Father Deacon, I have read enough of your online writings to guess that you yourself did not believe this, at least in the popular sense of the words "myth" and "legend". And I am quite aware that there are classical usages of these terms that could encompass a meaning that still remains within the bounds of Orthodoxy.
Here's an irony that is not lost on me: "fundamentalism" has a precise meaning, as do both "myth" and "legend". In all three cases, it's because these words have all been "made fuzzy" by common use that confusion has entered.
The point is that those who speak "with authority" should use great care. Fuzzy language invites the Evil One in to create division.
Granted, I seem to recall that the sermon quoted was originally in Greek; it's possible that a careless translation caused the confusion.
Thomas, you are new to this forum and I haven't read all of your posts, so I did exercise great care in answering your question in post #30, so as to avoid confusion. Yet it seems that some things about language still need to be explained.
The word fundamentalism does not have just one precise definition: It has several. It has three in an old dictionary I have at home, and three in a new dictionary I have at work, and two in an online dictionary I just checked. All of these precise definitions differ to some degree, and according to at least one of those definitions, I am a religious fundamentalist.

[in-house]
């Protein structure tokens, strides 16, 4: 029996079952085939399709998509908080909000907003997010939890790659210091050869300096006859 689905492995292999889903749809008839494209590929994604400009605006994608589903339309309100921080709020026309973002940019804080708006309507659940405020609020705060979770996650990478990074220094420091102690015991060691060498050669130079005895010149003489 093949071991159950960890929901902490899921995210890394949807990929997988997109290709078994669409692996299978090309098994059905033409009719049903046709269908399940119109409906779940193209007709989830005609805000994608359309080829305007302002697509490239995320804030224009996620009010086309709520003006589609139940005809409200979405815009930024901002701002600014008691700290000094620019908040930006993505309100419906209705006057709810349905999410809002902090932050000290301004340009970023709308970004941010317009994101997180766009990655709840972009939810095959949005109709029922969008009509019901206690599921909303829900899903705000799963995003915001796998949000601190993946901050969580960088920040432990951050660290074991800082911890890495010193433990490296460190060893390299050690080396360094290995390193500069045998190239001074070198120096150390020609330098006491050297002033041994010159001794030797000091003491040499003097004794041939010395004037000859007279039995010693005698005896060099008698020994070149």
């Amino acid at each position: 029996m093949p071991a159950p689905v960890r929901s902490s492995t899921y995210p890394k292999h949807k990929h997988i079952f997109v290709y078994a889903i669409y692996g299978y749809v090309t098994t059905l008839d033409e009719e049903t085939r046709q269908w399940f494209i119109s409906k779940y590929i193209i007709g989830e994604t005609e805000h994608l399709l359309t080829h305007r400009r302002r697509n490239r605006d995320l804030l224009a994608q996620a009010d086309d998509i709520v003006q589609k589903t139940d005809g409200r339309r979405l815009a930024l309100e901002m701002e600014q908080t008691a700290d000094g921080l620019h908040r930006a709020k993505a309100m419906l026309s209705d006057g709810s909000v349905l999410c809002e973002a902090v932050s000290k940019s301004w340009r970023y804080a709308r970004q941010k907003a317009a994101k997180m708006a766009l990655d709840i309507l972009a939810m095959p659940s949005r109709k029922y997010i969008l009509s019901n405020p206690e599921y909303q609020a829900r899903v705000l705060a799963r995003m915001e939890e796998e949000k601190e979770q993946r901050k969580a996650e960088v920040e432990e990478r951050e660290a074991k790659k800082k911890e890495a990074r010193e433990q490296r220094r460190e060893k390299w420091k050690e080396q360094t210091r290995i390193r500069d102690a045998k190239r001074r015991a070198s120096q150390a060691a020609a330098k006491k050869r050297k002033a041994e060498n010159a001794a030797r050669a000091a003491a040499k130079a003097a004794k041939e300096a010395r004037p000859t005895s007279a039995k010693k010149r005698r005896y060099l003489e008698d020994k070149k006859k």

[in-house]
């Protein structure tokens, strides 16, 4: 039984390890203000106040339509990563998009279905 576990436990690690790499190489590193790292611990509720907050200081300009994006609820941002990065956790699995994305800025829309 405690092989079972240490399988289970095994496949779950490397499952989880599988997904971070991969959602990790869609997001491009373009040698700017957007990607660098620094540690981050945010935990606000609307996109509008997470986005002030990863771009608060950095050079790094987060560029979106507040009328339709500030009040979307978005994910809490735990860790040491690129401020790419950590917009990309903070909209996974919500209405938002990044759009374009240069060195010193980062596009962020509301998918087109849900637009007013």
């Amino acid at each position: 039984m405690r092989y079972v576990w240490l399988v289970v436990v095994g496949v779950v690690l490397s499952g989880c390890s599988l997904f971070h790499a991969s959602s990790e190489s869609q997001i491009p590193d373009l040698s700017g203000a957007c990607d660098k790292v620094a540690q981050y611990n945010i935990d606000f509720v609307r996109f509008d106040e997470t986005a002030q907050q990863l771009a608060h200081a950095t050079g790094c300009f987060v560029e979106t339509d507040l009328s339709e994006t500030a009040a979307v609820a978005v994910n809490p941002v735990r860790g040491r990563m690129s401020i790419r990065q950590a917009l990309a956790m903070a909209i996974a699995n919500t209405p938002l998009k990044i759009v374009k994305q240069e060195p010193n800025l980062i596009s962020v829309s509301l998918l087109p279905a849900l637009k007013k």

What is more, all of these precise definitions were crafted after the word came to be commonly used to mean what the definitions say it means. That's how language usually works. Philosophers will sometimes define their terms first and then proceed to use them accordingly, but most of the time, usage itself conveys a basic sense that is only later defined precisely.
It is therefore unreasonable to argue that the word fundamentalism may only be used in one way. It is also unreasonable to say that it may only be used according to an already existing definition.
It is not unreasonable to argue that using the word is problematic because the word is likely to be misunderstood, but it is unreasonable to argue that the word may never be used because not everyone will understand it as one wishes.
The fact is that the word is often useful because most people do understand it: They understand it to mean unreasonably extreme religious conservatism. Does such a thing exist? Yes. Does such a thing exist among the Orthodox? Yes. Some Orthodox are unreasonably conservative. We can argue about who is and who isn't, but arguing that no Orthodox is unreasonably conservative is itself proof of Orthodox fundamentalism.
Edited by Brian Patrick Mitchell, 13 February 2015 - 06:58 PM.